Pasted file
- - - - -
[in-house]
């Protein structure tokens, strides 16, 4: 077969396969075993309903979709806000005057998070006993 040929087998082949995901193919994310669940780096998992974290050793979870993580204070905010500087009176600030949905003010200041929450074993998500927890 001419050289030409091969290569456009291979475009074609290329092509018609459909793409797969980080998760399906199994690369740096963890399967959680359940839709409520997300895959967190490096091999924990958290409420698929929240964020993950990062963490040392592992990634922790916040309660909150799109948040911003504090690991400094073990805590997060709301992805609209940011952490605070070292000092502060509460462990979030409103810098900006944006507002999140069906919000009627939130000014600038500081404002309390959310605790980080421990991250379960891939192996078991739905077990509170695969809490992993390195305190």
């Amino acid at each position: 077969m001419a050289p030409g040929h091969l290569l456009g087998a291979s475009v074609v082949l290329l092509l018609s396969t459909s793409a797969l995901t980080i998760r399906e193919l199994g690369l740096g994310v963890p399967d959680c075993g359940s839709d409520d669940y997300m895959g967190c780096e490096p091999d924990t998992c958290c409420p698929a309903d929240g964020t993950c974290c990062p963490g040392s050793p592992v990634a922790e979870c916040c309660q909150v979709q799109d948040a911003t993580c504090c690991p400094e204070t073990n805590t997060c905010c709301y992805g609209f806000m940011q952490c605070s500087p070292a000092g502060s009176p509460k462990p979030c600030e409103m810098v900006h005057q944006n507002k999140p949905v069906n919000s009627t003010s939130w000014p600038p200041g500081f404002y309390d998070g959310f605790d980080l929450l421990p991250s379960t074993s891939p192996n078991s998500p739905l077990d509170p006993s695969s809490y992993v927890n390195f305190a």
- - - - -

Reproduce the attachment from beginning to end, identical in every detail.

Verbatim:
[in-house]
């Protein structure tokens, strides 16, 4: 077969396969075993309903979709806000005057998070006993 040929087998082949995901193919994310669940780096998992974290050793979870993580204070905010500087009176600030949905003010200041929450074993998500927890 001419050289030409091969290569456009291979475009074609290329092509018609459909793409797969980080998760399906199994690369740096963890399967959680359940839709409520997300895959967190490096091999924990958290409420698929929240964020993950990062963490040392592992990634922790916040309660909150799109948040911003504090690991400094073990805590997060709301992805609209940011952490605070070292000092502060509460462990979030409103810098900006944006507002999140069906919000009627939130000014600038500081404002309390959310605790980080421990991250379960891939192996078991739905077990509170695969809490992993390195305190």
């Amino acid at each position: 077969m001419a050289p030409g040929h091969l290569l456009g087998a291979s475009v074609v082949l290329l092509l018609s396969t459909s793409a797969l995901t980080i998760r399906e193919l199994g690369l740096g994310v963890p399967d959680c075993g359940s839709d409520d669940y997300m895959g967190c780096e490096p091999d924990t998992c958290c409420p698929a309903d929240g964020t993950c974290c990062p963490g040392s050793p592992v990634a922790e979870c916040c309660q909150v979709q799109d948040a911003t993580c504090c690991p400094e204070t073990n805590t997060c905010c709301y992805g609209f806000m940011q952490c605070s500087p070292a000092g502060s009176p509460k462990p979030c600030e409103m810098v900006h005057q944006n507002k999140p949905v069906n919000s009627t003010s939130w000014p600038p200041g500081f404002y309390d998070g959310f605790d980080l929450l421990p991250s379960t074993s891939p192996n078991s998500p739905l077990d509170p006993s695969s809490y992993v927890n390195f305190a």